Portland’s city council voted unanimously on Wednesday for a resolution opposing new projects that would increase oil train traffic near Oregon’s capital and in the neighboring city of Vancouver, Wash.
The resolution, which was approved by Portland Mayor Charlie Hales and the three city commissioners present Wednesday, comes as Washington Gov. Jay Inslee mulls the fate of what would be the country’s largest oil terminal, proposed for the Port of Vancouver. It would be located less than 10 miles away from downtown Portland across the Columbia River.
If approved, the $190 million complex would handle up to 360,000 barrels (or 15 million gallons) of oil a day. Much of it would travel by rail through Portland and surrounding communities.
“With this amount of oil comes an enormous amount of risk,” Cristina Nieves, policy advisor and executive assistant to the bill’s primary sponsor, Commissioner Amanda Fritz, said at the meeting. Nieves listed several fiery oil train accidents that have jolted communities North America, most notably a train explosion that killed 47 people in Lac-Mégantic, Quebec in July 2013.
The project also has a huge estimated carbon footprint. If all the incoming oil is burned, it would release more than 56 million metric tons of carbon pollution annually. That’s almost the same greenhouse gas pollution generated by 12 million cars, estimates the environmental group Columbia Riverkeeper.
Vancouver’s city council passed a resolution last June denouncing the project based on its risks to public health and safety, as well as the environment, which it said outweighed any associated economic opportunities, such as jobs and tax revenue.
Portland’s resolution, co-sponsored by Mayor Hales, “makes clear our support of Vancouver City Council’s decision and … I hope the resolution will urge Governor Inslee to oppose the project as well,” said Nieves.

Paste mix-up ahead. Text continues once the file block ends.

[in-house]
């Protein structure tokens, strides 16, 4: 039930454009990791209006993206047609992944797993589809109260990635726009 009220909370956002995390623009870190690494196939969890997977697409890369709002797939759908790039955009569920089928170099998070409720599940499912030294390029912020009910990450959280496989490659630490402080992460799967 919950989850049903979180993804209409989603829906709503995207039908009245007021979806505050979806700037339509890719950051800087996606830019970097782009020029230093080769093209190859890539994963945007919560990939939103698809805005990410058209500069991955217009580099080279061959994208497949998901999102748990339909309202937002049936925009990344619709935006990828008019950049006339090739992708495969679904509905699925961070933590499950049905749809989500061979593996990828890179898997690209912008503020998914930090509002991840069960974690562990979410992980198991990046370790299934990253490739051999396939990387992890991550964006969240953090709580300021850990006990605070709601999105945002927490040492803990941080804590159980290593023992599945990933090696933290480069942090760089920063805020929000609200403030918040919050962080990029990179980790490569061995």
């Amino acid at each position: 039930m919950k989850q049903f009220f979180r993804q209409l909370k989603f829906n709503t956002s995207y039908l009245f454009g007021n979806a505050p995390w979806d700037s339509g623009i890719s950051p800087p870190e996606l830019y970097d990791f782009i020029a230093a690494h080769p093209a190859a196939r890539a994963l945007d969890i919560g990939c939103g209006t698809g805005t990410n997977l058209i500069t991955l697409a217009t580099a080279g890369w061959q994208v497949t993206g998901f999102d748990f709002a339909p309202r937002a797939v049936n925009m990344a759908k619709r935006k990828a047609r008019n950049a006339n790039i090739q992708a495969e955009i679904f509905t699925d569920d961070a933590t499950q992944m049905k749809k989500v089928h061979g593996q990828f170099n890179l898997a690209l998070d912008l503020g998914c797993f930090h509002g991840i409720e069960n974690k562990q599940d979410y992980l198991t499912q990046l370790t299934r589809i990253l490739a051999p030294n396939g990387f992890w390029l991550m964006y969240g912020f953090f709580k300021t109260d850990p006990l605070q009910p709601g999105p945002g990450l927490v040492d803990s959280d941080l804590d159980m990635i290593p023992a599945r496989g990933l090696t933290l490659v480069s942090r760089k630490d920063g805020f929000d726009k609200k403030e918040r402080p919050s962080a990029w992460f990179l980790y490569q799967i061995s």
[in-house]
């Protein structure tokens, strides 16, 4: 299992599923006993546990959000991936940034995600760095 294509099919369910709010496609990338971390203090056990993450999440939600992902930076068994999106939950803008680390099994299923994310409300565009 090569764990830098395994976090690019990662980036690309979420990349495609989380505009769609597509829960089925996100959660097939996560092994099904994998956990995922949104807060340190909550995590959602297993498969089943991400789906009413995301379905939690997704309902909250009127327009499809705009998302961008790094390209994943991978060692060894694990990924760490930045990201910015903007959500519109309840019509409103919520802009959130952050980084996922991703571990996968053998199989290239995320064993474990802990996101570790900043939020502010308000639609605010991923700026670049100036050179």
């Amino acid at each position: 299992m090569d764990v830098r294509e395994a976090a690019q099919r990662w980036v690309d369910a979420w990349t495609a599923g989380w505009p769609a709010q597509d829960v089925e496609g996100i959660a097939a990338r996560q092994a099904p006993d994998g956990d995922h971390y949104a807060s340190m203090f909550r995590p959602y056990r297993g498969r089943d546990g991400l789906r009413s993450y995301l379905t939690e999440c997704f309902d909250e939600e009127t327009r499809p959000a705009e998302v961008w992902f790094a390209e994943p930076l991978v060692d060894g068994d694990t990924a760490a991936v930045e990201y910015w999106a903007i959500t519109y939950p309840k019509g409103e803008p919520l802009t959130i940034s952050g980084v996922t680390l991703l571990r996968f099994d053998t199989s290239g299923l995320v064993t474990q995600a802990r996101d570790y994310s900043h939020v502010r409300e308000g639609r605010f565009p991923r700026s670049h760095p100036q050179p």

Inslee will make a decision after he receives a recommendation in the next two weeks from members of the Energy Facility Site Evaluation Council (EFSEC). When EFSEC hands over all the project-related documentation to the governor, the package will include Portland’s resolution, which does not prevent new oil projects from being constructed but instead puts the city’s disapproval on record.
Another resolution was proposed by Hales and Fritz on Wednesday that would effectively ban new fossil fuel projects in Portland. A vote on that resolution, which climate activist and 350.org founder Bill McKibben called “visionary” in a recent editorial, was postponed until next week.
If it passes, a proposed propane facility in Portland would likely be blocked; however, it would not impact the Vancouver terminal because it is located across the state border in Washington.
About 100 people came to testify Wednesday on the resolutions, a diverse group that included longshoremen, middle schoolers, physicians, economists, and singing grandmothers.
The Pacific Northwest has received roughly 12 proposals for new oil transport and storage facilities in recent years. Energy companies are trying to make the region the country’s next major oil export hub, but they’ve faced increasing pushback from residents. Protests have included fossil fuel divestment campaigns, rallies, and dramatic efforts to stall Royal Dutch Shell’s Arctic-bound ships, such as blockades by kayaktivists in Seattle and activists dangling off the St. John’s bridge in Portland.